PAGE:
We were camping with friends at the Caravan and Motorhome club site near the Malvern hills in Worcestershire and were all feeling slightly lacklustre. The previous night had been a late finish with some of Scotland’s finest single malts as pleasant company. The resultant hangover was compounded by lack of sleep due to a herd of raucously mooing cattle camping nearby. Some animals just have no consideration!
Before turning in we had drunkenly made plans to congregate at 10.30am to walk the Hanley Swan Circular, but after only managing to surface at about 10am, that deadline was looking increasingly difficult to meet – I mean, we couldn’t possibly miss out on bacon and egg sandwiches before going out could we? In any case, our total group size of 12 people was not going to cut it against Boris’s new ‘Rule of Six’ which had been recently relayed to the nation to help halt the Covid menace. The early risers of the group therefore decided to set-off at 10.30, leaving six lazy stragglers behind, guzzling their tea and scoffing their butties. It goes without saying that this group included us.
A gorgeous morning for a constitutional
We packed our Thermos flasks and trudged out of the campsite at about 11am, admiring the distant Malvern Hills on the horizon. I was a little disheartened that we were not heading up amongst them, but reminded myself that sometimes it can be interesting to view a familiar scene from an alternative perspective – or so my art teacher had told me at school before I dropped out of his lessons due to a lack of any artistic ability.
We turned right onto the road heading towards Hanley Swan – a lazy member of the crew then suggested cutting down the proposed 6.5 mile walk to something a little more in keeping with our sedentary mood. I was quick to concur – 4 or 5 miles would be ample.
Passing a quaint little house with vegetables for sale at the gate we eventually reached ‘Our Lady and St Augustus’ church and headed into the graveyard. It’s a beautiful church, and reading some of the grave inscriptions was certainly a reminder that we need to make the most of every moment, hangover or not!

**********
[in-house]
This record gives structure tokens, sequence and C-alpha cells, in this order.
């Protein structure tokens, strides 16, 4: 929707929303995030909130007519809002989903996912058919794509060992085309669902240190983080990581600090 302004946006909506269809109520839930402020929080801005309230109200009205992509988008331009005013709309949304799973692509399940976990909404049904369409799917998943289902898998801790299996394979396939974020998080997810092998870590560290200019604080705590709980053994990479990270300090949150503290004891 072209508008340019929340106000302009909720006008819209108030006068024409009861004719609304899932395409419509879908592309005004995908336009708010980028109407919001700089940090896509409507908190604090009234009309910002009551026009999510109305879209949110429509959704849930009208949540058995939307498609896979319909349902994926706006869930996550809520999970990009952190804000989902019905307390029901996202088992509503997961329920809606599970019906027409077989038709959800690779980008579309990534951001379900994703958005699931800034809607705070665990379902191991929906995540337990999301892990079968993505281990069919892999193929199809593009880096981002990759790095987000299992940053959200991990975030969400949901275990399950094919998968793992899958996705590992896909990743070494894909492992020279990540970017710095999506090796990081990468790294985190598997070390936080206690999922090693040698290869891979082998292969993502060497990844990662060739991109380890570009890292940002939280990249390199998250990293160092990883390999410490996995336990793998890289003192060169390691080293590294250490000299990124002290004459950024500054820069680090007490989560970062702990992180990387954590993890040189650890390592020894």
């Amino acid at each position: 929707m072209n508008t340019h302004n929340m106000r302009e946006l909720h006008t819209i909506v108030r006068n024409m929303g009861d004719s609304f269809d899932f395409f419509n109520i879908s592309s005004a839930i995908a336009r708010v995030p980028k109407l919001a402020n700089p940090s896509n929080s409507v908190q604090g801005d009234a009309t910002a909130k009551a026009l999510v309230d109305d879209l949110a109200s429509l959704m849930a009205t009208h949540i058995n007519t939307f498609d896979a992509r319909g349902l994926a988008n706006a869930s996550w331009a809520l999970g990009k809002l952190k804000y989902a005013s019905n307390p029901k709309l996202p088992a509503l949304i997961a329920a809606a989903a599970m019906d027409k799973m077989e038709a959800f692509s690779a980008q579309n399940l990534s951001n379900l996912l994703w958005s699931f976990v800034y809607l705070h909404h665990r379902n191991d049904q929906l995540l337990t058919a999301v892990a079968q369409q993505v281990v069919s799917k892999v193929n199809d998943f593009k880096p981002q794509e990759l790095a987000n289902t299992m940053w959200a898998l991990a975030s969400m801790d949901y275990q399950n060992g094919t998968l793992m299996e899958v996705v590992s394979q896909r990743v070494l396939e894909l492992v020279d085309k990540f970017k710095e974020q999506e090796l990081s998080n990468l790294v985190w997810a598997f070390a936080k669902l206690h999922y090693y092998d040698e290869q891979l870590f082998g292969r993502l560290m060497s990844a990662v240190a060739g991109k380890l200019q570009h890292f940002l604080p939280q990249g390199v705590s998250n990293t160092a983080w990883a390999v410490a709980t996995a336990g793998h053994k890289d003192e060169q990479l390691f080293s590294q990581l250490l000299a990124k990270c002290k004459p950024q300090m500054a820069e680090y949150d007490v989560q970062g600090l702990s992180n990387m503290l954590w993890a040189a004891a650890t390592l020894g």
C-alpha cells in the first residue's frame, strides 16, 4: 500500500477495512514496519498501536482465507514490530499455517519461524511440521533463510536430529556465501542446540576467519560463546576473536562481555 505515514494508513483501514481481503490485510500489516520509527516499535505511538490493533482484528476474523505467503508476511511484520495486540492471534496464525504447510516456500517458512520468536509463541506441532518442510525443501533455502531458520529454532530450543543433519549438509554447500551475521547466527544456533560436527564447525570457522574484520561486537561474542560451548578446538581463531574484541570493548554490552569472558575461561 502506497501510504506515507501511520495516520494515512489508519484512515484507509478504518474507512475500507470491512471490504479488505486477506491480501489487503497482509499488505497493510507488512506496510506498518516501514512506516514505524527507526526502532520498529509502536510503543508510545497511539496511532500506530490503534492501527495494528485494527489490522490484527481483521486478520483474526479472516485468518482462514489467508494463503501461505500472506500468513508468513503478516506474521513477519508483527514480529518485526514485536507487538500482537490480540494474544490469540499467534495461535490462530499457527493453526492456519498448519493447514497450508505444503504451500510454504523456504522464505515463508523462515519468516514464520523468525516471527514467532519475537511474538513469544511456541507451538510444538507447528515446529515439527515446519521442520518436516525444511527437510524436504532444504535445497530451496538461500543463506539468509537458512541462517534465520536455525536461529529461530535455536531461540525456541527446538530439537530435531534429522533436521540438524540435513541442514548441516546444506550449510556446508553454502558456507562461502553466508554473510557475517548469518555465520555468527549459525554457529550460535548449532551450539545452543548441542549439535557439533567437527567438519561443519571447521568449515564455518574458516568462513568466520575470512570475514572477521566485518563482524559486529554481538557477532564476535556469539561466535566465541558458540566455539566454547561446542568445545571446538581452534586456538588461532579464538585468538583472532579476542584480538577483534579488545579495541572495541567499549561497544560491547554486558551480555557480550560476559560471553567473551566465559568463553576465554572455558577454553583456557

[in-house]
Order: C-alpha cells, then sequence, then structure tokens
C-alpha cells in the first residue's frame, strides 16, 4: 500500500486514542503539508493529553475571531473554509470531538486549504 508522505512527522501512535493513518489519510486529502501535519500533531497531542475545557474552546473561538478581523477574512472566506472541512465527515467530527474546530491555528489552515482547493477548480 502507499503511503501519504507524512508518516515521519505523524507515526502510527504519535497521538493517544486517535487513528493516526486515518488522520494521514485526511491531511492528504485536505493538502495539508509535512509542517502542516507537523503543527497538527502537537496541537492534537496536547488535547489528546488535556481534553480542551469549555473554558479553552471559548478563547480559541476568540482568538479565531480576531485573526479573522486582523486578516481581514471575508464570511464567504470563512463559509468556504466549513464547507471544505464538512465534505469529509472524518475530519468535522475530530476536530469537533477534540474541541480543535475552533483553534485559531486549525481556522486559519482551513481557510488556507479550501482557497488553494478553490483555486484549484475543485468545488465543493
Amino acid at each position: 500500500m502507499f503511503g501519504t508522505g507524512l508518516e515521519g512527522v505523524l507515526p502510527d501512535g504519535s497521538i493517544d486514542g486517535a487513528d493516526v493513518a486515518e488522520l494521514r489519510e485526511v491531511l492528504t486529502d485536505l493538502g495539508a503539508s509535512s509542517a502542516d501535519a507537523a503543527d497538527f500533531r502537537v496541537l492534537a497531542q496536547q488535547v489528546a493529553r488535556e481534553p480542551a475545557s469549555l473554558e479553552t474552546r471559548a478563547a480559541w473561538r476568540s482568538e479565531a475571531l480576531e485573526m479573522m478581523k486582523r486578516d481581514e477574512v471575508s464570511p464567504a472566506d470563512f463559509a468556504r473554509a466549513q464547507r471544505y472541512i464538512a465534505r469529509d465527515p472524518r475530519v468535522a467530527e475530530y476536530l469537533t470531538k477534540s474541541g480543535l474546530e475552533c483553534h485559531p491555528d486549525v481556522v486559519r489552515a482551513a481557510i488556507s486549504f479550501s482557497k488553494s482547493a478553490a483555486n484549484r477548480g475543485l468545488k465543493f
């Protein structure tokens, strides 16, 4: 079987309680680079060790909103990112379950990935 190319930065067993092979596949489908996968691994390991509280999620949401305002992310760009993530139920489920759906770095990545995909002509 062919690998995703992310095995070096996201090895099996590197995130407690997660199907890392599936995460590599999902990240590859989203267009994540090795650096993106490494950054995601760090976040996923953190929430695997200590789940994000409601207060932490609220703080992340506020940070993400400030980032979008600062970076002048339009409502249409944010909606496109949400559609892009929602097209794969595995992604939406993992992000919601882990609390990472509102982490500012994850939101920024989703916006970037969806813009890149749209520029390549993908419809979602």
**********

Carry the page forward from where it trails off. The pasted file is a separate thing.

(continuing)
At the back of the graveyard there was a stile which led on to a lovely meadow and a public footpath heading North West – we followed it, marveling at the sunshine and the peacefulness. It was remarkable that it was mid-September yet still so warm. Perhaps this would prove to be the last of the sun for the year, but it didn’t matter.
We had hit a small country lane now and the headache was receding into the distance. I was struck by one or two delightful barn conversions with ‘ample grounds’ as the estate agents always state. Was a move to the country definitely out of our league? I couldn’t envisage ever being able to afford one of those beauties, but the aspiration definitely lodged itself into my mind like a visual earworm. For now we would have to make do with the Marco Polo camper to get our countryside kicks – not a bad compromise I thought.
We took a left turn towards the Blackmore Park Industrial Estate which looked much more futuristic and sleek than the name suggests. There were cows in the field to our right and a pair of chestnut brown horses to our left. I could hear birds twittering and flies hawking around, illuminated by shafts of light. This was turning into a lovely ramble.
Just before the industrial estate we climbed over a style facing southwards and strode across verdant fields. The turf was spongy underfoot which made walking effortless. My daughter Loz was chirping away with her friend – she normally doesn’t like ‘flat walks’ as she calls them – this was about as flat as you can get but she didn’t seem to notice. We had ventured on to a forest path now, crossing a brook via a little wooden bridge. There was nobody around and we were enjoying having this leafy grove to ourselves.
After a few hundred yards we broke back into reality through a couple of gates and past the Oakmere Lodge Park. A few of the chalets were for sale and it got me thinking again about moving to the Malvern area – it’s a lovely part of the world.
At the main B4209 we turned left (heading East) back towards Hanley Swan, but after a couple of minutes we crossed the road and clambered over another stile to take a southern path through hay fields. At Mere End Cabin we took a path to the east again between a pair of fields harbouring Giant Puffballs before hitting Welland Road and a left turn back to Hanley Swan.
Hanley Swan – a Worcestershire jewel
Hanley Swan is a tiny hamlet with a great pub (The Swan Inn), a village store and a picturesque duck pond. We contemplated buying some food for a picnic but sadly the store was closed. It could only be the pub then for a couple of hairs of that demonic dog… OK, you twisted my arm! The Swan had a two hour wait for food so we settled for a few packs of Tyrrell’s crisps, some G&Ts and a pint or two of Butty Bach and Timothy Taylor Landlord. The ale was kept extremely well and disappeared far too quickly. Heaven in a glass!
The walk back to the campsite was pleasant – we saw a number of towering oak trees with a myriad of acorns on an old lady’s driveway – she was crunching on them as she walked to her front door – we waved over and she smiled back. A little further on, a buzzard was circling overhead. Loz tried to take a photograph using her mum’s phone, but the lens was unable to capture the bird’s magnificence adequately.
Finally we were back at the campervan in high spirits. The other group were still out, and a quick check of my phone using the Whatsapp location-sharing app showed that they were miles away – their walk had turned into a mammoth expedition! I felt happy that we had been lazy, and as the barbeque got fired up and a few more beers cracked I felt happier still.
A grand day out for sure, but the hangover on Sunday morning was even worse.